Unlike drugs and alcohol, excess internet usage could help your career, make you more informed and keep you up-to-date with the latest hilarious memes. But a recent (small) study by researchers in China showed that too much internet usage – to the point that it’s an addiction – can cause structural damage to your brain.
The researchers studied 17 adolescents with Internet Addiction Disorder (IAD) and found structural and functional interference in the part of the brain that regulates organisation, possibly causing cognitive impairment similar to that caused by gambling and alcoholism.
Here’s the science behind it: White matter is composed of nerve cells, while the gray matter that we hear so much about is made up of cell bodies. Myelin is a type of fat in the white part (nerve-heavy area) of the brain. This fat insulates the white matter in the brain and makes the transmission speed between nerve signals fast.
The researchers took MRI scans of the subjects and used a method called fractional anisotropy (FA), which measures organisation in the brain by locating the presence of white matter. The teens in the study who had been diagnosed with Internet addition showed lower FA than the typical teens. However, the study only tested 17 young people with IAD and compared them against 16 healthy control subjects.
“Overall, our findings indicate that internet addiction disorder has abnormal white matter integrity in brain regions involved in emotional generation and processing, executive attention, decision making and cognitive control,” write the authors. “The results also suggest that IAD may share psychological and neural mechanisms with other types of substance addiction and impulse control disorders.”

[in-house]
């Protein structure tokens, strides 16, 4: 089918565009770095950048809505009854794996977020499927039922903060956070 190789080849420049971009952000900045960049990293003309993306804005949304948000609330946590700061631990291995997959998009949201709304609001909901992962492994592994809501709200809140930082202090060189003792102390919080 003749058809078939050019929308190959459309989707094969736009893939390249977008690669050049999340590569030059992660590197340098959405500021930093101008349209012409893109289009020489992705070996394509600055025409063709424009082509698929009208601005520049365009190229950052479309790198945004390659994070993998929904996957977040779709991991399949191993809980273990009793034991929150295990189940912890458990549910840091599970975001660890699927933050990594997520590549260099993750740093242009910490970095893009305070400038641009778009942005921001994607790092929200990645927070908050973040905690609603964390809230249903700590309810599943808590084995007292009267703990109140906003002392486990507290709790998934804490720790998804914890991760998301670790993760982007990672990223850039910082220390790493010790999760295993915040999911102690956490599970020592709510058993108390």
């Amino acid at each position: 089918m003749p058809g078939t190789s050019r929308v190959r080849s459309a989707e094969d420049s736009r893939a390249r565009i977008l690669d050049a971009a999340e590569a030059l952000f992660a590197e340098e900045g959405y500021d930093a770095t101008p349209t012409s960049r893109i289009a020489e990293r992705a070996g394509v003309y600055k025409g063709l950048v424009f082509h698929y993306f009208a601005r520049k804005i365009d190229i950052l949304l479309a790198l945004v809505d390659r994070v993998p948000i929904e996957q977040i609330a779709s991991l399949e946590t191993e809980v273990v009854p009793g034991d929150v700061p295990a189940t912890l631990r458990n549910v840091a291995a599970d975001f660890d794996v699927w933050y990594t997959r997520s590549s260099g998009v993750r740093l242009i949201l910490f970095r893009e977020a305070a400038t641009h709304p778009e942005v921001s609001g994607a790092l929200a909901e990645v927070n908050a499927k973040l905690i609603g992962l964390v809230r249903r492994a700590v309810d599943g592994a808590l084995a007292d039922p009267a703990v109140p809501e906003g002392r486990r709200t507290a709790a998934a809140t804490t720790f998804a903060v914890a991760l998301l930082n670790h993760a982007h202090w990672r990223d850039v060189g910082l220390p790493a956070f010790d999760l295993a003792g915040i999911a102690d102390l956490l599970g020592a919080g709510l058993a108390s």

Internet addiction is not officially recognised as a disorder because it has yet to be classified in the American Psychiatric Association’s Diagnostic and Statistical Manual of Mental Disorders (DSM), an encyclopedia of mental and cognitive-related conditions that’s a virtual bible for psychologists. But the American Journal of Psychiatry says IAD is common and should be included in the DSM-V, due out May 2013.
People struggling with addiction often exhibit the same types of compulsive and impulsive behaviours. Something becomes an addiction when it interferes with daily activities and the person’s ability to enjoy life without that thing – whether drugs, gambling, Internet or some other vice.